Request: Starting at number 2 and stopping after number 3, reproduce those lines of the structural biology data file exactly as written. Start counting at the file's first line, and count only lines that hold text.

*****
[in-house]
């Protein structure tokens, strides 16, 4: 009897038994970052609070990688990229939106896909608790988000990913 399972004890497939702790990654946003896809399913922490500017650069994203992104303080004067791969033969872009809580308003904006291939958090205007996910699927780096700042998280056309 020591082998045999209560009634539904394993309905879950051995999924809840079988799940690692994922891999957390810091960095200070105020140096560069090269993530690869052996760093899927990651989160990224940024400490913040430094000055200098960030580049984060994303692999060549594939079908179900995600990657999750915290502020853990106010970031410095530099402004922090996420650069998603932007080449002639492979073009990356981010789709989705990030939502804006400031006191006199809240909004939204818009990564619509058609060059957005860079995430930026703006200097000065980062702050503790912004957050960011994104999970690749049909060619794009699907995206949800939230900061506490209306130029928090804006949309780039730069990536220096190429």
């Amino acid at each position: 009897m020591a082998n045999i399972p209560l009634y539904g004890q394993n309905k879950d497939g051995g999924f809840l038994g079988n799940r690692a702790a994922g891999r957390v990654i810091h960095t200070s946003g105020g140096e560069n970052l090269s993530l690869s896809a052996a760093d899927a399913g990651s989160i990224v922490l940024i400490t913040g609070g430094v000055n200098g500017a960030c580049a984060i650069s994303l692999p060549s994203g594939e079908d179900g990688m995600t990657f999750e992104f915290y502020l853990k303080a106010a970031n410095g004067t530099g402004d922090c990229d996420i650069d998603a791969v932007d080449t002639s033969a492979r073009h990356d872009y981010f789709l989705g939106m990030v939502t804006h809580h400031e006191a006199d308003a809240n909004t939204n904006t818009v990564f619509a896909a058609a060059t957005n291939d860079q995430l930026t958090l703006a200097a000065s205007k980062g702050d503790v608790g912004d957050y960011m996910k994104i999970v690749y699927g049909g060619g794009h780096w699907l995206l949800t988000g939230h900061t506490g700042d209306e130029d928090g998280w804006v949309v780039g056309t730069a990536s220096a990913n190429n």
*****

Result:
């Protein structure tokens, strides 16, 4: 009897038994970052609070990688990229939106896909608790988000990913 399972004890497939702790990654946003896809399913922490500017650069994203992104303080004067791969033969872009809580308003904006291939958090205007996910699927780096700042998280056309 020591082998045999209560009634539904394993309905879950051995999924809840079988799940690692994922891999957390810091960095200070105020140096560069090269993530690869052996760093899927990651989160990224940024400490913040430094000055200098960030580049984060994303692999060549594939079908179900995600990657999750915290502020853990106010970031410095530099402004922090996420650069998603932007080449002639492979073009990356981010789709989705990030939502804006400031006191006199809240909004939204818009990564619509058609060059957005860079995430930026703006200097000065980062702050503790912004957050960011994104999970690749049909060619794009699907995206949800939230900061506490209306130029928090804006949309780039730069990536220096190429």
């Amino acid at each position: 009897m020591a082998n045999i399972p209560l009634y539904g004890q394993n309905k879950d497939g051995g999924f809840l038994g079988n799940r690692a702790a994922g891999r957390v990654i810091h960095t200070s946003g105020g140096e560069n970052l090269s993530l690869s896809a052996a760093d899927a399913g990651s989160i990224v922490l940024i400490t913040g609070g430094v000055n200098g500017a960030c580049a984060i650069s994303l692999p060549s994203g594939e079908d179900g990688m995600t990657f999750e992104f915290y502020l853990k303080a106010a970031n410095g004067t530099g402004d922090c990229d996420i650069d998603a791969v932007d080449t002639s033969a492979r073009h990356d872009y981010f789709l989705g939106m990030v939502t804006h809580h400031e006191a006199d308003a809240n909004t939204n904006t818009v990564f619509a896909a058609a060059t957005n291939d860079q995430l930026t958090l703006a200097a000065s205007k980062g702050d503790v608790g912004d957050y960011m996910k994104i999970v690749y699927g049909g060619g794009h780096w699907l995206l949800t988000g939230h900061t506490g700042d209306e130029d928090g998280w804006v949309v780039g056309t730069a990536s220096a990913n190429n």